China has deployed its first fighter jets over its neighboring seas to counter growing US military involvement in Asia, analysts say.
Domestically-made Chengdu J-20 stealth fighters are stationed in the south of the country for missions in the South and East China Seas, as well as around Taiwan, according to Asian experts and media.
The J-20 has started “routine training sessions” and combat patrols in both seas, the Beijing government said. Global Times news site said April 13. The report quotes Ren Yukun, head of the discipline, inspection and supervision team at the domestic aircraft manufacturer Aviation Industry Corporation of China, maker of the J-20.
“Presumably it gives something that can go along with the United States over Taiwan or the East China Sea,” said Gregory Poling, director of the Asia Maritime Transparency Initiative at the Center for Strategic and International Studies. based in Washington.
The United States government, which periodically sends warships through the contested seas of Asia, has sent two groups of aircraft carriers to the South China Sea in January.
US Asia-Pacific allies Australia, Japan and South Korea have purchased F-35s, and Singapore and possibly Thailand will follow, Reports from Radio Free Asia.
These developments from the United States prompted China to fly its J-20s, analysts said. Chinese officials see Washington, a former Cold War foe, as a rival superpower that wants to contain China’s expansion into nearby seas.
Beijing claims about 90% of the 3.5 million square kilometers of the South China Sea, which clashes with claims from Brunei, Malaysia, the Philippines, Vietnam and Taiwan. Asian governments value the sea for oil, natural gas, shipping and fishing.
China and Japan are fighting over stretches of the East China Sea. Japan, Taiwan and the Philippines align with the United States.
The US government says the South China Sea should remain an international waterway.
“At least China is saying that the South China Sea belongs to them, while for the United States, I think the action on the American side is to push to internationalize it,” said Huang Kwei-bo, associate professor of diplomacy at National Chengchi University. in Taipei. “China doesn’t want it like that. I think every side is showing these [aircraft] for the other to show how powerful they are.”
The J-20 could easily interfere with military flights of other Asian countries, which lack aircraft of equal caliber, said Jay Batongbacal, associate professor and director of the Institute for Maritime Affairs and Law of the Sea at the University of the Philippines.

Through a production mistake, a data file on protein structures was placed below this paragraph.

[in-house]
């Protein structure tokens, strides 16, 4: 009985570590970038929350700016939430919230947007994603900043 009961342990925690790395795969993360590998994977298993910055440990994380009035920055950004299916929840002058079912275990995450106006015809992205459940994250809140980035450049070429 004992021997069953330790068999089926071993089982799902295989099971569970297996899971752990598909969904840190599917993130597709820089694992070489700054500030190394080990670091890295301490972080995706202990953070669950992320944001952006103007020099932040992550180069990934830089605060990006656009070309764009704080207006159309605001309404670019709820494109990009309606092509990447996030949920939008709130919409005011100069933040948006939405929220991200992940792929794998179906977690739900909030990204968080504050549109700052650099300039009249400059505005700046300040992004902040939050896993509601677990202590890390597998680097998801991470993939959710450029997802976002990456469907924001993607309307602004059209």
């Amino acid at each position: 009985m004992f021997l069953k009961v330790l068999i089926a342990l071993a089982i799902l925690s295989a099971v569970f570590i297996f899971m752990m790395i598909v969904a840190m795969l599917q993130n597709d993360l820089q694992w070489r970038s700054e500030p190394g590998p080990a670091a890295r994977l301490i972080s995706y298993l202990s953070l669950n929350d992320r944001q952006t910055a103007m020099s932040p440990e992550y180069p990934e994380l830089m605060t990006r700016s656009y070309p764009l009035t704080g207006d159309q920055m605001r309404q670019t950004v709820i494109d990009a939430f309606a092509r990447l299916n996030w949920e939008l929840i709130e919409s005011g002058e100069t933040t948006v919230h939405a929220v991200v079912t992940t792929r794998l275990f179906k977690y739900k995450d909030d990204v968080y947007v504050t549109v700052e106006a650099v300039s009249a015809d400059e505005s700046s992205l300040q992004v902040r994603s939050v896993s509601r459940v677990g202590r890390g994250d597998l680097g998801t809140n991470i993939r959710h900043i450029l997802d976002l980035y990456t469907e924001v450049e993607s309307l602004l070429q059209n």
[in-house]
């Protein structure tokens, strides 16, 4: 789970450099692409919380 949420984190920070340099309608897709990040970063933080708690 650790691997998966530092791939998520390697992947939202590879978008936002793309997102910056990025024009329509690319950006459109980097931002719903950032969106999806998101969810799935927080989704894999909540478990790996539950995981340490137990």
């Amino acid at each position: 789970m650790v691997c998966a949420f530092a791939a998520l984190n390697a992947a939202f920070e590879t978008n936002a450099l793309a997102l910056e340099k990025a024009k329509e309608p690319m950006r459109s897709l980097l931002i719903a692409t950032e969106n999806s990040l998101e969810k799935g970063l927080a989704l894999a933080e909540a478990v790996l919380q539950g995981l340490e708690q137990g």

“For China, this is important because the capabilities and range of this aircraft will allow it to establish a more coherent and longer-range air presence,” Batongbacal said.
The J-20, part of a military aircraft program launched in the 1990s, was developed by Chengdu Aerospace Corp. for the Chinese Air Force. It compares in capability to the F-22 and F-35, both American-made stealth fighters.
The United States is sending F-35s to Asia “as quickly as possible,” Poling said. The US and Chinese armies are already “close” in terms of firepower, he added.
Taiwan and Vietnam on alert
The J-20s could join other Chinese aircraft on routine overflights of a corner of Taiwan’s Air Defense Identification Zone, Huang said.
They are unlikely to dive as far south as the widely disputed Spratly Islands in the South China Sea, Batongbacal said, as that could be seen as “overkill” by militarily weaker Southeast Asian claimant nations.
Vietnam is the country most likely to notice, Poling said. The J-20s are likely to help project Beijing’s claims to the Paracel Islands in the South China Sea, he said. This chain of islands is close to the Chinese coast and vigorously contested by Vietnam. Vietnam, a historic Russian ally, has moved closer to the United States over the past decade as China expands offshore.
“Hanoi has repeatedly protested against China’s deployment of weapons of all types in the South China Sea, but this does not change China’s behavior,” said Nguyen Thanh Trung, director of the Center for International Studies. of Saigon at the University of Social Sciences and Humanities in Ho Chi Minh City, Vietnam.
“The deployment of advanced J-20 aircraft can be interpreted by the Vietnamese government as China’s growing ambition to exercise China’s claimed sovereignty over the airspace of the South China Sea,” he said. -he declares.